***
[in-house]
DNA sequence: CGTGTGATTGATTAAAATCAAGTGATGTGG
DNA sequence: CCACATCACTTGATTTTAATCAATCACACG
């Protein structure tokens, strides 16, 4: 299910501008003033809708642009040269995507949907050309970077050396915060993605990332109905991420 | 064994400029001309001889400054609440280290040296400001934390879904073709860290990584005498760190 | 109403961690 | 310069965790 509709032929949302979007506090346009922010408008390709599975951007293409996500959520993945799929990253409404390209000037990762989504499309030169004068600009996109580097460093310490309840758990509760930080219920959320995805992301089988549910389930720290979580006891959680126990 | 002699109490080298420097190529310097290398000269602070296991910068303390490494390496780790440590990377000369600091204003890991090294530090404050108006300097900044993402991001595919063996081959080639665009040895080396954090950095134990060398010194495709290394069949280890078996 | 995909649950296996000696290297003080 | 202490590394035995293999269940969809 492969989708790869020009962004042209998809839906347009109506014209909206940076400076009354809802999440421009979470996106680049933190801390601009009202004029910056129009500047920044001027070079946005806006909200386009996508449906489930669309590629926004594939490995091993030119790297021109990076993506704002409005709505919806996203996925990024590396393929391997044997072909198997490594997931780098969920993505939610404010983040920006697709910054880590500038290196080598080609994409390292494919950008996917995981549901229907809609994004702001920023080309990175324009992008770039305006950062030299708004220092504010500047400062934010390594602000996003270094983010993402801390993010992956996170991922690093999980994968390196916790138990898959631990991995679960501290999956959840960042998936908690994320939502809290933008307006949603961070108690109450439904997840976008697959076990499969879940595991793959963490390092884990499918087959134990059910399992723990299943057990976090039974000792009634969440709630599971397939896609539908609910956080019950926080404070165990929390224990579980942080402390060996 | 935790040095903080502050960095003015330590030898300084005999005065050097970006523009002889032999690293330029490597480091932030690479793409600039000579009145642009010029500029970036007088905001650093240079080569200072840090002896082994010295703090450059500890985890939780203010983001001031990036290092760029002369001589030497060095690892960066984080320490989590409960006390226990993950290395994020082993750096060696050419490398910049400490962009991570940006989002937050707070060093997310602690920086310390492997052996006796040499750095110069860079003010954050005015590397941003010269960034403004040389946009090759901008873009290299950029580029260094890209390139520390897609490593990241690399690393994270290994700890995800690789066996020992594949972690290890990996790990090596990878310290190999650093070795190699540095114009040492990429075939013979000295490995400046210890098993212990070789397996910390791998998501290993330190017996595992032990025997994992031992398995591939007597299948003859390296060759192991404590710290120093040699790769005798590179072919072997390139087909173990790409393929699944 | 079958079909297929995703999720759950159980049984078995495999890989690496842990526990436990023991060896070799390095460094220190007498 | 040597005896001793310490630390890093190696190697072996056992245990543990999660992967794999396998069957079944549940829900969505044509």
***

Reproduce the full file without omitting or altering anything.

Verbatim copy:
[in-house]
DNA sequence: CGTGTGATTGATTAAAATCAAGTGATGTGG
DNA sequence: CCACATCACTTGATTTTAATCAATCACACG
């Protein structure tokens, strides 16, 4: 299910501008003033809708642009040269995507949907050309970077050396915060993605990332109905991420 | 064994400029001309001889400054609440280290040296400001934390879904073709860290990584005498760190 | 109403961690 | 310069965790 509709032929949302979007506090346009922010408008390709599975951007293409996500959520993945799929990253409404390209000037990762989504499309030169004068600009996109580097460093310490309840758990509760930080219920959320995805992301089988549910389930720290979580006891959680126990 | 002699109490080298420097190529310097290398000269602070296991910068303390490494390496780790440590990377000369600091204003890991090294530090404050108006300097900044993402991001595919063996081959080639665009040895080396954090950095134990060398010194495709290394069949280890078996 | 995909649950296996000696290297003080 | 202490590394035995293999269940969809 492969989708790869020009962004042209998809839906347009109506014209909206940076400076009354809802999440421009979470996106680049933190801390601009009202004029910056129009500047920044001027070079946005806006909200386009996508449906489930669309590629926004594939490995091993030119790297021109990076993506704002409005709505919806996203996925990024590396393929391997044997072909198997490594997931780098969920993505939610404010983040920006697709910054880590500038290196080598080609994409390292494919950008996917995981549901229907809609994004702001920023080309990175324009992008770039305006950062030299708004220092504010500047400062934010390594602000996003270094983010993402801390993010992956996170991922690093999980994968390196916790138990898959631990991995679960501290999956959840960042998936908690994320939502809290933008307006949603961070108690109450439904997840976008697959076990499969879940595991793959963490390092884990499918087959134990059910399992723990299943057990976090039974000792009634969440709630599971397939896609539908609910956080019950926080404070165990929390224990579980942080402390060996 | 935790040095903080502050960095003015330590030898300084005999005065050097970006523009002889032999690293330029490597480091932030690479793409600039000579009145642009010029500029970036007088905001650093240079080569200072840090002896082994010295703090450059500890985890939780203010983001001031990036290092760029002369001589030497060095690892960066984080320490989590409960006390226990993950290395994020082993750096060696050419490398910049400490962009991570940006989002937050707070060093997310602690920086310390492997052996006796040499750095110069860079003010954050005015590397941003010269960034403004040389946009090759901008873009290299950029580029260094890209390139520390897609490593990241690399690393994270290994700890995800690789066996020992594949972690290890990996790990090596990878310290190999650093070795190699540095114009040492990429075939013979000295490995400046210890098993212990070789397996910390791998998501290993330190017996595992032990025997994992031992398995591939007597299948003859390296060759192991404590710290120093040699790769005798590179072919072997390139087909173990790409393929699944 | 079958079909297929995703999720759950159980049984078995495999890989690496842990526990436990023991060896070799390095460094220190007498 | 040597005896001793310490630390890093190696190697072996056992245990543990999660992967794999396998069957079944549940829900969505044509």